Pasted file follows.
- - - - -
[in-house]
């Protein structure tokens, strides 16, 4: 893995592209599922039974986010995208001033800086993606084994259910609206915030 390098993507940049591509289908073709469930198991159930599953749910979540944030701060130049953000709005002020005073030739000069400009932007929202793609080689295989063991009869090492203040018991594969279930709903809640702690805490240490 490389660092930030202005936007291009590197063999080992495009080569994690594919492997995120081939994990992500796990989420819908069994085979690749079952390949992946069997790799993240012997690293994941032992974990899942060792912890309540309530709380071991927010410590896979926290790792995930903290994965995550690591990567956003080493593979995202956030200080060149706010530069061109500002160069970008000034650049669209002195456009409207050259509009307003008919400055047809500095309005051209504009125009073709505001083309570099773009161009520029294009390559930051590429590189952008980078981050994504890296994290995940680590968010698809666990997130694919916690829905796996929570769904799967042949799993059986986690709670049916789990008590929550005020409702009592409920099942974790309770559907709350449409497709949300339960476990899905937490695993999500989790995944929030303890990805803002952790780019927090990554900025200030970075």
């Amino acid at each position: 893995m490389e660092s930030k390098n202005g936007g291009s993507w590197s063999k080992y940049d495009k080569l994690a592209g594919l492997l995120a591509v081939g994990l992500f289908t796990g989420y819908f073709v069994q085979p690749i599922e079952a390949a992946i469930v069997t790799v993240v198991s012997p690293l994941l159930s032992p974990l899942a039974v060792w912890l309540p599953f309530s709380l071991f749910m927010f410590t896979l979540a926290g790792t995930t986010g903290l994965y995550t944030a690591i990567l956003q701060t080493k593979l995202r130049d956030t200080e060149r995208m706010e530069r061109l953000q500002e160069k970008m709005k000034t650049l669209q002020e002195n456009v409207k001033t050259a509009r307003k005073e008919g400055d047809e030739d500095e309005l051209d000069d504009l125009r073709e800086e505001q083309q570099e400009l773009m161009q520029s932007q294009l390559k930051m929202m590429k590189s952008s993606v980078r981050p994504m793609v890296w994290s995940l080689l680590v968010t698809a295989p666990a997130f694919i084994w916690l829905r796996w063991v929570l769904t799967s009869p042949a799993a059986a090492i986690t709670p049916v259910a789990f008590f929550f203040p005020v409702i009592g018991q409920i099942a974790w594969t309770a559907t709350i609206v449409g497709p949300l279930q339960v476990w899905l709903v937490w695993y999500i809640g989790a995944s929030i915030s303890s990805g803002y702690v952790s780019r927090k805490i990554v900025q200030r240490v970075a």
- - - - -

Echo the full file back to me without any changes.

[in-house]
């Protein structure tokens, strides 16, 4: 893995592209599922039974986010995208001033800086993606084994259910609206915030 390098993507940049591509289908073709469930198991159930599953749910979540944030701060130049953000709005002020005073030739000069400009932007929202793609080689295989063991009869090492203040018991594969279930709903809640702690805490240490 490389660092930030202005936007291009590197063999080992495009080569994690594919492997995120081939994990992500796990989420819908069994085979690749079952390949992946069997790799993240012997690293994941032992974990899942060792912890309540309530709380071991927010410590896979926290790792995930903290994965995550690591990567956003080493593979995202956030200080060149706010530069061109500002160069970008000034650049669209002195456009409207050259509009307003008919400055047809500095309005051209504009125009073709505001083309570099773009161009520029294009390559930051590429590189952008980078981050994504890296994290995940680590968010698809666990997130694919916690829905796996929570769904799967042949799993059986986690709670049916789990008590929550005020409702009592409920099942974790309770559907709350449409497709949300339960476990899905937490695993999500989790995944929030303890990805803002952790780019927090990554900025200030970075």
């Amino acid at each position: 893995m490389e660092s930030k390098n202005g936007g291009s993507w590197s063999k080992y940049d495009k080569l994690a592209g594919l492997l995120a591509v081939g994990l992500f289908t796990g989420y819908f073709v069994q085979p690749i599922e079952a390949a992946i469930v069997t790799v993240v198991s012997p690293l994941l159930s032992p974990l899942a039974v060792w912890l309540p599953f309530s709380l071991f749910m927010f410590t896979l979540a926290g790792t995930t986010g903290l994965y995550t944030a690591i990567l956003q701060t080493k593979l995202r130049d956030t200080e060149r995208m706010e530069r061109l953000q500002e160069k970008m709005k000034t650049l669209q002020e002195n456009v409207k001033t050259a509009r307003k005073e008919g400055d047809e030739d500095e309005l051209d000069d504009l125009r073709e800086e505001q083309q570099e400009l773009m161009q520029s932007q294009l390559k930051m929202m590429k590189s952008s993606v980078r981050p994504m793609v890296w994290s995940l080689l680590v968010t698809a295989p666990a997130f694919i084994w916690l829905r796996w063991v929570l769904t799967s009869p042949a799993a059986a090492i986690t709670p049916v259910a789990f008590f929550f203040p005020v409702i009592g018991q409920i099942a974790w594969t309770a559907t709350i609206v449409g497709p949300l279930q339960v476990w899905l709903v937490w695993y999500i809640g989790a995944s929030i915030s303890s990805g803002y702690v952790s780019r927090k805490i990554v900025q200030r240490v970075a």